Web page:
Professional Organizations and Over-identification

In prior posts we suggested that the over-placement of American children in special education is not a “hot topic” drawing enthusiastic interest of professional and governmental bodies. From the time of the enactment of IDEA in 2004, gradually there is less and less discussion of special education over-identification.

Let’s consider the roles played by professional organizations in advocating for reduction of over-identification.

“A professional association (also called a professional body, professional organization, or professional society) is a non-profit organization seeking to further a particular profession, the interests of individuals engaged in that profession, and the public interest” (Wikipedia).

On the one-hand we have special education personnel represented by various organizations. They advocate for the status and welfare of their members. On the other-hand we can consider the public interest entails “Free and Appropriate Public Education” for all at-risk school children. When children are misplaced in special education, their civil rights are violated.

“Such bodies generally strive to achieve a balance between these two often conflicting mandates. Though professional bodies often act to protect the public by maintaining and enforcing standards of training and ethics in their profession, they often also act like a cartel or a labor union (trade union) for the members of the profession, though this description is commonly rejected by the body concerned.”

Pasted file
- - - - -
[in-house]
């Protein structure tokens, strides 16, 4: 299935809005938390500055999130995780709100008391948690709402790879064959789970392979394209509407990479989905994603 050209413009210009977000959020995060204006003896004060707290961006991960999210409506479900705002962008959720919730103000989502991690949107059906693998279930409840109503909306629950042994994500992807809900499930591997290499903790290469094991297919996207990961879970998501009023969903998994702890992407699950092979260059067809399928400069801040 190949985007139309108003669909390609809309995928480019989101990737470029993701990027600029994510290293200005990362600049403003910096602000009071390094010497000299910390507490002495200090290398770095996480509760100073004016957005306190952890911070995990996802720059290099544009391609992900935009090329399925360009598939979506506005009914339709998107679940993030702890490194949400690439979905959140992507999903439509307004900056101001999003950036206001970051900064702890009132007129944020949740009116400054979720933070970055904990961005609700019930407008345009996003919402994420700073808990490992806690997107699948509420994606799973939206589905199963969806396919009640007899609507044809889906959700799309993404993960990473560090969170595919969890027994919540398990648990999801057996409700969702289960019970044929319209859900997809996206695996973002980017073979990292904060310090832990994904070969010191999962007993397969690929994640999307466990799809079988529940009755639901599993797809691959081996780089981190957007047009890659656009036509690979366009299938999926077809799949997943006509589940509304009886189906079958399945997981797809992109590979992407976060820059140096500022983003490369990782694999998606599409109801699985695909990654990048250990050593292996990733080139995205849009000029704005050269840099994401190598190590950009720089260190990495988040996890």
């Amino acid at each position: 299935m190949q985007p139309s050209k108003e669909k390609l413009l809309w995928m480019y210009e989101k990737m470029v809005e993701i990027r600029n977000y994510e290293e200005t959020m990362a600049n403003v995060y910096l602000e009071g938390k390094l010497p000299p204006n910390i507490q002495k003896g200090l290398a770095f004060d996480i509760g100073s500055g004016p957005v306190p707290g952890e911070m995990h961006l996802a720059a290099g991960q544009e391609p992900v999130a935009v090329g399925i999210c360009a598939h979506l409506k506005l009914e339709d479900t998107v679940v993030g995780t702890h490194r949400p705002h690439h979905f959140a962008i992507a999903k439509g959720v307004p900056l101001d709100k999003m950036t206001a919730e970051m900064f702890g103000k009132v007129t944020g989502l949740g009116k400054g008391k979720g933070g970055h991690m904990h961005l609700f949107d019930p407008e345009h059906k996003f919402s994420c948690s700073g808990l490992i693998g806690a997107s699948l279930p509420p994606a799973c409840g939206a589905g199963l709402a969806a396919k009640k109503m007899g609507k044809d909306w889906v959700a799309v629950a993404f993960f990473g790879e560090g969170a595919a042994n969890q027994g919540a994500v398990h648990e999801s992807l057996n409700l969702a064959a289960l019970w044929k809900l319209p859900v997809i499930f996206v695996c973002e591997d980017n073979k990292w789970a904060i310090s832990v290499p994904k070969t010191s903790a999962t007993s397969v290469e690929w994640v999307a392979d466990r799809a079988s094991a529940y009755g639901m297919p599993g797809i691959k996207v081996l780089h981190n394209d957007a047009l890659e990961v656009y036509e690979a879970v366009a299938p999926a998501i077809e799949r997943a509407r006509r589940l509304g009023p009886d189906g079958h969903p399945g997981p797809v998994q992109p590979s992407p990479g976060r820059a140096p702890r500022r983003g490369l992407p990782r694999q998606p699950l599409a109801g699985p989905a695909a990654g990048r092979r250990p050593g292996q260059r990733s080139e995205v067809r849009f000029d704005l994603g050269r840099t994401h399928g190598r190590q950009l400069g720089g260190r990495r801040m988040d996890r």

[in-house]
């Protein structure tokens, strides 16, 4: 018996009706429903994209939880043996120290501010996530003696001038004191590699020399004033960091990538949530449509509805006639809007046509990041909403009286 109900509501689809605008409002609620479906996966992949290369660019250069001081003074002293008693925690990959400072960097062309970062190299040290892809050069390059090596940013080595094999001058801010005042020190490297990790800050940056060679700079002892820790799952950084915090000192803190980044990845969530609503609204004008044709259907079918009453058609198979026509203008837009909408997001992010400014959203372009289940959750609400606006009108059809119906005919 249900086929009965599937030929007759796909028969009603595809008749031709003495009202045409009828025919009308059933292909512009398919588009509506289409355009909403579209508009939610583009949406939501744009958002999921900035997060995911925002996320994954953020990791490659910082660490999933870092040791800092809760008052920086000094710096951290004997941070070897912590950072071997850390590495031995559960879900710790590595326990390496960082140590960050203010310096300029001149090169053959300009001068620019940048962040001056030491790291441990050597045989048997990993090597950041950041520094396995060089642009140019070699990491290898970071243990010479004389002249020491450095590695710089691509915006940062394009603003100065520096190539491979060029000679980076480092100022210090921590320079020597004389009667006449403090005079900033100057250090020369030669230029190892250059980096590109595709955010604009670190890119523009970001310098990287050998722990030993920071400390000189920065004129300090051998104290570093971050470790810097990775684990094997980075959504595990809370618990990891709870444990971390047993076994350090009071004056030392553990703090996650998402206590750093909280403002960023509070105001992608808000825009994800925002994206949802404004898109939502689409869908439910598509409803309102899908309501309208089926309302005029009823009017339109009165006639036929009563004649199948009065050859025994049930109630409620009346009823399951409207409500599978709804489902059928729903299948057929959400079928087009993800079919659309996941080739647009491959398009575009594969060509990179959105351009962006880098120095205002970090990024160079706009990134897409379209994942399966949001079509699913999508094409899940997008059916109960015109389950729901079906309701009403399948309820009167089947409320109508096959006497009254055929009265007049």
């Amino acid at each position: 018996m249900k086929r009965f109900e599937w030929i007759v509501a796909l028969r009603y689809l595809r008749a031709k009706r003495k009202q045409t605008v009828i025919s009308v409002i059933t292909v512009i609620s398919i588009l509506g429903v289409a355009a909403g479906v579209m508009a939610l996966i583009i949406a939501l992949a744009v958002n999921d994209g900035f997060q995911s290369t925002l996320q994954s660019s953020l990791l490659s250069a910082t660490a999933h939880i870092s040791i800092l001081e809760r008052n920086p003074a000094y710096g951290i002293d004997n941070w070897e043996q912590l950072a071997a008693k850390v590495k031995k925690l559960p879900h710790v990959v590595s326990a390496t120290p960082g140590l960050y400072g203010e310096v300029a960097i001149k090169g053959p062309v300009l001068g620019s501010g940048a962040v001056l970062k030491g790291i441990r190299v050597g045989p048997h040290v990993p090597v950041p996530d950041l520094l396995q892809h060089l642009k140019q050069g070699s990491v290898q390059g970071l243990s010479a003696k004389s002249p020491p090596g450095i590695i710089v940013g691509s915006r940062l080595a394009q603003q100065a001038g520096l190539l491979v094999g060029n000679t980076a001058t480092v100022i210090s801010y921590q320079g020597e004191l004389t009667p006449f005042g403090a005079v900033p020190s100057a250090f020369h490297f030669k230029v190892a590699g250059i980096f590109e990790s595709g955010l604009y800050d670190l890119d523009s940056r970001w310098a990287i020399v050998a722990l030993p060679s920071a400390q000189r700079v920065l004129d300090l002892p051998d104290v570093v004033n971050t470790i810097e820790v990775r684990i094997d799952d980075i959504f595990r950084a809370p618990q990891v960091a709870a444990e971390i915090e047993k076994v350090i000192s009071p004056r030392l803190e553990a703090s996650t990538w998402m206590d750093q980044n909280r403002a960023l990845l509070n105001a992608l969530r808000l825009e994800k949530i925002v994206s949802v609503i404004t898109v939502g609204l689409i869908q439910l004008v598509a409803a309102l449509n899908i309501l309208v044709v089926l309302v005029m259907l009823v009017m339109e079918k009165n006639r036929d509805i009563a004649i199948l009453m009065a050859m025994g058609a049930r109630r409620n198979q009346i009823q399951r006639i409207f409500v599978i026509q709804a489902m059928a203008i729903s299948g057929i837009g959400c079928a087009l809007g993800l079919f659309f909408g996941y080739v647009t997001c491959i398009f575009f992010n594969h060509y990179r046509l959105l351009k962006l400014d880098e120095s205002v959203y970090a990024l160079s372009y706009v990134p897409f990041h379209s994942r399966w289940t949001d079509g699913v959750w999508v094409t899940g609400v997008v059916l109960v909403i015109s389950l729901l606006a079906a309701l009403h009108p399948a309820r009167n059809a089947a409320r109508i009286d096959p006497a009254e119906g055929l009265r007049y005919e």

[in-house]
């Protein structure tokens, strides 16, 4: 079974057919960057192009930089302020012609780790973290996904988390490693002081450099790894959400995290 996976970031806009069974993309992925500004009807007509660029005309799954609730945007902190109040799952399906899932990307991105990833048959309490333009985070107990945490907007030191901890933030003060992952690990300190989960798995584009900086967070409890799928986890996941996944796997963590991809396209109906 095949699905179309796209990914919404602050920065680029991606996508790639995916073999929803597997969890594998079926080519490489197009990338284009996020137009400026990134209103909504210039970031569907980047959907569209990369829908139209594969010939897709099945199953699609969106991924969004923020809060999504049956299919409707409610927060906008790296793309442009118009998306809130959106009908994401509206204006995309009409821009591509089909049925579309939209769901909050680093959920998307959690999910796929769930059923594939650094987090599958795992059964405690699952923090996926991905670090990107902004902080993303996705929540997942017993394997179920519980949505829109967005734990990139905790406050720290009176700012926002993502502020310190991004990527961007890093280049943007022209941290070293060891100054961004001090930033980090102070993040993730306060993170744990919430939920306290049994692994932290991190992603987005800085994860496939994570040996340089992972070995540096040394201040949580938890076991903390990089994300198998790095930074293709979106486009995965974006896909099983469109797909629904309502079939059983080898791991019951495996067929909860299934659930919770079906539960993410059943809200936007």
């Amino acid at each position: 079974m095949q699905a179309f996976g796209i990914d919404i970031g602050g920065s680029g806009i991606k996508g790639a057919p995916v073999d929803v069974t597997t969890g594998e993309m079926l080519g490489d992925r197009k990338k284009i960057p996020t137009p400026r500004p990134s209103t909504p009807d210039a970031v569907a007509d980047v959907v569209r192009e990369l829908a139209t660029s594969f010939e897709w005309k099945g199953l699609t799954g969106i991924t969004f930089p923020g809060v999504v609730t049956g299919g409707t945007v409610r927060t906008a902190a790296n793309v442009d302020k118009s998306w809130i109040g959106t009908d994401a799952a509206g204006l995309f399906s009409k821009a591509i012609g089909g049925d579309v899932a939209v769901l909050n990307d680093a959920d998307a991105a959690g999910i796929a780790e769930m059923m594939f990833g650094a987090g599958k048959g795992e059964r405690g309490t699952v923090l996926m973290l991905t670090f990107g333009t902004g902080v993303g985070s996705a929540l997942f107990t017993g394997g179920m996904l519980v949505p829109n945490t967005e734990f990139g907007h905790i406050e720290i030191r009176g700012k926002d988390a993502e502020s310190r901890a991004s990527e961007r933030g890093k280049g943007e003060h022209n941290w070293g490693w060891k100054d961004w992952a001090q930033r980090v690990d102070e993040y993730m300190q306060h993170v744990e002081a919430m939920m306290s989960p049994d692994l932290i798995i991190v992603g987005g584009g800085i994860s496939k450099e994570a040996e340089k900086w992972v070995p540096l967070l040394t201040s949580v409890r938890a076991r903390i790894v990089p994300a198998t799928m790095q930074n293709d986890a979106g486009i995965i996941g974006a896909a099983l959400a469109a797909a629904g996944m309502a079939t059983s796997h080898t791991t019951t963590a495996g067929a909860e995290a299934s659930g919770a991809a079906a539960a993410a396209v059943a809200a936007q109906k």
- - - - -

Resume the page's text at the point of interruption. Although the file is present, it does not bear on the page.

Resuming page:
For special education professionals to reduce misidentification, thereby protecting the welfare of school children, they must accept responsibility for programs to certify that members of their association s are well prepared to manage special education eligibility appropriately according to IDEA 2004 and U. S. civil rights codes.

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